Mandate Education Before Vaccine Opt-Out, Colorado Task Force Says

By Evie Blad — December 12, 2013 2 min read
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A Colorado task force assembled to explore the state’s unusually high rates of parents who opt their children out of vaccines for personal or religious reasons recommended this week requiring education and counseling before allowing families to claim such exemptions.

It’s a problem many states are tackling, particularly those with permissive rules for claiming personal exemptions from vaccines necessary for enrollment in a public school or a licensed child-care program. Nationally, there’s been a recent spike in measles cases, with 175 confirmed cases so far this year, Centers for Disease Control and Prevention Director Thomas Frieden said last week:

Really what we're seeing with the measles cases in this country is a combination of two things. First, continued spread and, in some cases, resurgence of measles around the world, reminding us that we are all connected by the air we breathe. And second, it is not a failure of the vaccine, it's a failure to vaccinate. So around 90 percent of the people who have had measles in this country were either not—were not vaccinated either because they refused, or [they were] not vaccinated on time."

Decisions to opt out have been tied to a variety of factors, and some have attributed the rise to unproven theories that vaccines contribute to autism. Public health officials have widely criticized those notions.

In Colorado, families can choose not to get their children one or all of a required series of vaccinations if they cite a medical, religious, or personal belief, the task force report said:

Currently, [personal belief exemptions] are the primary reason for exemption in our state, with Colorado having among the highest rates of [personal belief exemptions] in the nation. For the 2012-2013 school year, 4.3 percent of kindergarteners were not fully vaccinated upon school entry due to exemptions. Of the 4.3 percent of children exempted, 93 percent of those claimed a personal belief exemption.The remaining exemptions claimed were for medical or religious reasons. This equates to almost 3,000 kindergarteners entering schools each year who are unimmunized against one or more ... for vaccine preventable diseases (VPD). The ease of obtaining [personal belief exemptions] may play a role in the high rates of VPD. In states like Colorado, where parental signature alone is sufficient to claim an exemption, the incidence of pertussis (whooping cough) was 41 percent higher than in states with more restrictive methods. Furthermore, states that permit exemptions with such ease are associated with higher rates of exemptions in schools and, within states; schools that have higher rates of exemptions may be associated with higher disease rates."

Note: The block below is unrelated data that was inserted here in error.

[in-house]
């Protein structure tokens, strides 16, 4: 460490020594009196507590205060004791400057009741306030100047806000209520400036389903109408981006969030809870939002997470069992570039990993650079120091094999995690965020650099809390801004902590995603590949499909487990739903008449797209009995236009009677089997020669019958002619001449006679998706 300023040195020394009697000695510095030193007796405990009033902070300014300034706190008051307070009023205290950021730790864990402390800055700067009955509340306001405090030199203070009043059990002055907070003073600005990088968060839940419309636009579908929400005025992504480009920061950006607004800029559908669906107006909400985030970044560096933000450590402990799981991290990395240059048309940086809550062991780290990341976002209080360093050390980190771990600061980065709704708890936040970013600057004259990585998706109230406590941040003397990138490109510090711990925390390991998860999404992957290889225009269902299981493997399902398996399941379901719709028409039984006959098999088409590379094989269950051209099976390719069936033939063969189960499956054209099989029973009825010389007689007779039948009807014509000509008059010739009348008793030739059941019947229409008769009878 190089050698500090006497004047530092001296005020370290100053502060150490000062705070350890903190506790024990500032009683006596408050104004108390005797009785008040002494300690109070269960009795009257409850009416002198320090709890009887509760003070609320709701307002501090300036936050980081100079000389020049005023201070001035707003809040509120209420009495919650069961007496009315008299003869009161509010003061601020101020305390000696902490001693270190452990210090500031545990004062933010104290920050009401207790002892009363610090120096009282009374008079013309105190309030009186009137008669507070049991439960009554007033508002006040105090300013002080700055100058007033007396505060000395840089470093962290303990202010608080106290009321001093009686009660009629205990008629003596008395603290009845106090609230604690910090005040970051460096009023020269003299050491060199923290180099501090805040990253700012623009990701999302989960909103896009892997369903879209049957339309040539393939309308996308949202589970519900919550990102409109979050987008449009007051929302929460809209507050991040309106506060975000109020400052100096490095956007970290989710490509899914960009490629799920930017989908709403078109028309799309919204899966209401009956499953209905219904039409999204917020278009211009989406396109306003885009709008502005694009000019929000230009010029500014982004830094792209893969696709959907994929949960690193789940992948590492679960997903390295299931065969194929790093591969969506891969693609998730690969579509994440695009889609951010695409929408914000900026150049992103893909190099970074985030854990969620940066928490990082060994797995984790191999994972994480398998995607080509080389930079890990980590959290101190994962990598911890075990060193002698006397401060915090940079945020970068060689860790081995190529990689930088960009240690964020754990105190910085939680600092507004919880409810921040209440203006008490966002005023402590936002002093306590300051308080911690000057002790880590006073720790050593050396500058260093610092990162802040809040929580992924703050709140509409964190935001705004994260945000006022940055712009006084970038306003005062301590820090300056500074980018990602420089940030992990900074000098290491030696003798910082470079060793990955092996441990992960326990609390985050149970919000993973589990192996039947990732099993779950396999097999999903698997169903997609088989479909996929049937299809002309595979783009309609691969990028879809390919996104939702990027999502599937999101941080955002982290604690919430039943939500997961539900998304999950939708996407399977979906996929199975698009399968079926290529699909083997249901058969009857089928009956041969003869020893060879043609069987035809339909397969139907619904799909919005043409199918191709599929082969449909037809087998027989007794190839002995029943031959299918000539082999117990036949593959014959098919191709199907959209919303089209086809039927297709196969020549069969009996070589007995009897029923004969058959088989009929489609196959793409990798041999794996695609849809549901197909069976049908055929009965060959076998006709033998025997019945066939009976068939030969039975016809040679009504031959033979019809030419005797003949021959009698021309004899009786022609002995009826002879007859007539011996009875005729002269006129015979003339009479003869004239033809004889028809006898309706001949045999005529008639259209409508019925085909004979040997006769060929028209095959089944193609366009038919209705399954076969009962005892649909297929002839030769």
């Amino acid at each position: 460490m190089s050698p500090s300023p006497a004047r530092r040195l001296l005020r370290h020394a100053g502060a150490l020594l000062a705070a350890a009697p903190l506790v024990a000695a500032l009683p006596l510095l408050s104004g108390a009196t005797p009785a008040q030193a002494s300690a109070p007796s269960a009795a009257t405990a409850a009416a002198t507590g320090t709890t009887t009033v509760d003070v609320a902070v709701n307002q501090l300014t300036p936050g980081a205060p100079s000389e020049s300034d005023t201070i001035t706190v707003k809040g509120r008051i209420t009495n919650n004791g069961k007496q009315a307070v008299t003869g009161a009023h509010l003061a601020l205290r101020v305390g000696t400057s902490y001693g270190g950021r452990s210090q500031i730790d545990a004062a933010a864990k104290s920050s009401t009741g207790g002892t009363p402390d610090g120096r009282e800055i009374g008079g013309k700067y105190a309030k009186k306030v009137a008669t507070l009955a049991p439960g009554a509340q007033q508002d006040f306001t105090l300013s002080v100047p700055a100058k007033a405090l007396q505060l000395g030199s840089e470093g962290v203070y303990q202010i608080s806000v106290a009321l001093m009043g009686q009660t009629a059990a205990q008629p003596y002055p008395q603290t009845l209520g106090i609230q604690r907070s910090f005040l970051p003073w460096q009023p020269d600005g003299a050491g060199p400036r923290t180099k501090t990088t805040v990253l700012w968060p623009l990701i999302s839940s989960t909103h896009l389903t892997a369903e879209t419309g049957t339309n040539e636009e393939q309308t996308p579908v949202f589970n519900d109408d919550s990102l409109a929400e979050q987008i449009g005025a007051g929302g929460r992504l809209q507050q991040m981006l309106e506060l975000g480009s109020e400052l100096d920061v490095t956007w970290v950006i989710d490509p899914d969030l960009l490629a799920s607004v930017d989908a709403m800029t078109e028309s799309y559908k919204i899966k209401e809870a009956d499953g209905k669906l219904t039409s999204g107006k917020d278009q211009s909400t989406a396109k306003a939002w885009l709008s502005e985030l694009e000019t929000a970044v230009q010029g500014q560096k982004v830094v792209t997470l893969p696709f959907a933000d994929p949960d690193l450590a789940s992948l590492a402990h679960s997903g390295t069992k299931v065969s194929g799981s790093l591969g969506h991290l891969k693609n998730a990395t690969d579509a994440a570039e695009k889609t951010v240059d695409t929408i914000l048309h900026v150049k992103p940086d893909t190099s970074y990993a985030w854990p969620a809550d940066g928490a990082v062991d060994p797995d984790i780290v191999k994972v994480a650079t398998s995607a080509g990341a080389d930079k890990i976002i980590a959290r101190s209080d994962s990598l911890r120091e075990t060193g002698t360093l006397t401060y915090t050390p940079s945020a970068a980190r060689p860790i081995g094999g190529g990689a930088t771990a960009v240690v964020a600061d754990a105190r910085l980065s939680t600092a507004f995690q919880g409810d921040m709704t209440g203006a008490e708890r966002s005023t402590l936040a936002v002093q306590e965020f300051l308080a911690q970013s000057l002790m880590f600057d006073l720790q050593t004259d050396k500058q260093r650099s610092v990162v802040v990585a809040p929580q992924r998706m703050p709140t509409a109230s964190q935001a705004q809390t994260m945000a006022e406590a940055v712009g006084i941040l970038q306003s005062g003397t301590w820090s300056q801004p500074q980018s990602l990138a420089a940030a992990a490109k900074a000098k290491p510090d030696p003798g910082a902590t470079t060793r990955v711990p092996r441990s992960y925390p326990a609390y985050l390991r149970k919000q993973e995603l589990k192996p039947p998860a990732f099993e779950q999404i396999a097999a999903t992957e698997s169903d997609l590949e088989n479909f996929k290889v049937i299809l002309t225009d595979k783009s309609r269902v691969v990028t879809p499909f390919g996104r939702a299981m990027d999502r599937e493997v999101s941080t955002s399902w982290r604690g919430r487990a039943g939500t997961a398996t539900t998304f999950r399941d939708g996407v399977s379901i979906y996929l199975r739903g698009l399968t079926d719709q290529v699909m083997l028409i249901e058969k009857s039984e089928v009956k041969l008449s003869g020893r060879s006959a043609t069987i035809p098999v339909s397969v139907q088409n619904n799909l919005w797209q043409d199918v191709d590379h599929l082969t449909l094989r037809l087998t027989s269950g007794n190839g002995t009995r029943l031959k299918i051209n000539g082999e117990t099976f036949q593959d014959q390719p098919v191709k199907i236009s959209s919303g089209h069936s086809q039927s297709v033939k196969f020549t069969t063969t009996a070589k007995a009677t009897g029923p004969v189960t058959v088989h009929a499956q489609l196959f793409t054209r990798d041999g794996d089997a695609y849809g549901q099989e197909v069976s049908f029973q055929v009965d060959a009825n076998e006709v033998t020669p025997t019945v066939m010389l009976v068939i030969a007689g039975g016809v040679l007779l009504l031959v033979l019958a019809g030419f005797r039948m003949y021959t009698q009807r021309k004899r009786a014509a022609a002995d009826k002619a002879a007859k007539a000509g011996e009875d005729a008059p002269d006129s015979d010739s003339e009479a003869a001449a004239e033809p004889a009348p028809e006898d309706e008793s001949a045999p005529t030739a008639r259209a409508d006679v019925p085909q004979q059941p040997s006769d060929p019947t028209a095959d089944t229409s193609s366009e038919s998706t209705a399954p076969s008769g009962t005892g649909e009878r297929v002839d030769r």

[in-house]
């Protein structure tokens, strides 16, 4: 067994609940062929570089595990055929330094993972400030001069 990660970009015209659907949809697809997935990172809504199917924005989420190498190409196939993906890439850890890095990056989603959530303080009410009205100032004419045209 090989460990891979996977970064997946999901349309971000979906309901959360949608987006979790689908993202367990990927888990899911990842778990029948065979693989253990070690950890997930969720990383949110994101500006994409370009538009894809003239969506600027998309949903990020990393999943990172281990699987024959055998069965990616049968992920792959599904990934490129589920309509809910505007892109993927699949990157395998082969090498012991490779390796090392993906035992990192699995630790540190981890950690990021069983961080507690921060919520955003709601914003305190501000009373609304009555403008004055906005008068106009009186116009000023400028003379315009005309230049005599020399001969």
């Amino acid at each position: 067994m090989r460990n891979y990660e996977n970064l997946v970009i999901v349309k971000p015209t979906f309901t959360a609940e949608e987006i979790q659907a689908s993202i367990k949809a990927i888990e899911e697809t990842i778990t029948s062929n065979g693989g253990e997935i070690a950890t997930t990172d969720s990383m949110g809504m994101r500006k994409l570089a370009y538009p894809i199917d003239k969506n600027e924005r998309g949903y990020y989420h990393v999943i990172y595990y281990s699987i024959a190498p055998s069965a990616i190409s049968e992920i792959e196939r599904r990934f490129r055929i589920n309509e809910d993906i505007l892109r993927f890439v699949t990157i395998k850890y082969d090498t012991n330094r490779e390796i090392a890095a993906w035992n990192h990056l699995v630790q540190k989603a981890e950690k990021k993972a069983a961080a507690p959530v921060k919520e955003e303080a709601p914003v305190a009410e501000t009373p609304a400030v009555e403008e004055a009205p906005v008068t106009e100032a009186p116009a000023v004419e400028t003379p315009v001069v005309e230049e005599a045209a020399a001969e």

The group didn’t question parents’ right to exempt their children, but stakeholders who met with the task force were concerned that parents might claim personal exemptions because it was an inconvenience to get children vaccinated, rather than out a true sense of personal convication. They also said some parents might not understand the risk to public health created by lower vaccination rates. The group set out to determine how to involve parents and schools in accountability and public education about the issue.

A majority of stakeholders said Colorado should require education or counseling prior to claiming a personal belief exemption and that the state should publish the immunization and exemption rates by schools and licensed child-care facilities.

Ideas that got “high levels of support” from stakeholders were adding a requirement for annual renewal of the personal belief exemption and requiring a medical or provider signature for the personal belief exemption, the report said.

Every state allows for medical exemptions for vaccine requirements, and most have religious exemptions, according to the National Conference of State Legislatures, but many do not have philosophical or personal exemptions, or they have more restrictive requirements for allowing parents to opt their children out.

Photo: Nurses Fatima Guillen, left, and Fran Wendt, right, give Kimberly Magdeleno, 4, a whooping cough booster shot as she is held by her mother, Claudia Solorio, at a health clinic in Tacoma, Wash., in May, 2012. -Ted S. Warren/AP-File

A version of this news article first appeared in the Rules for Engagement blog.

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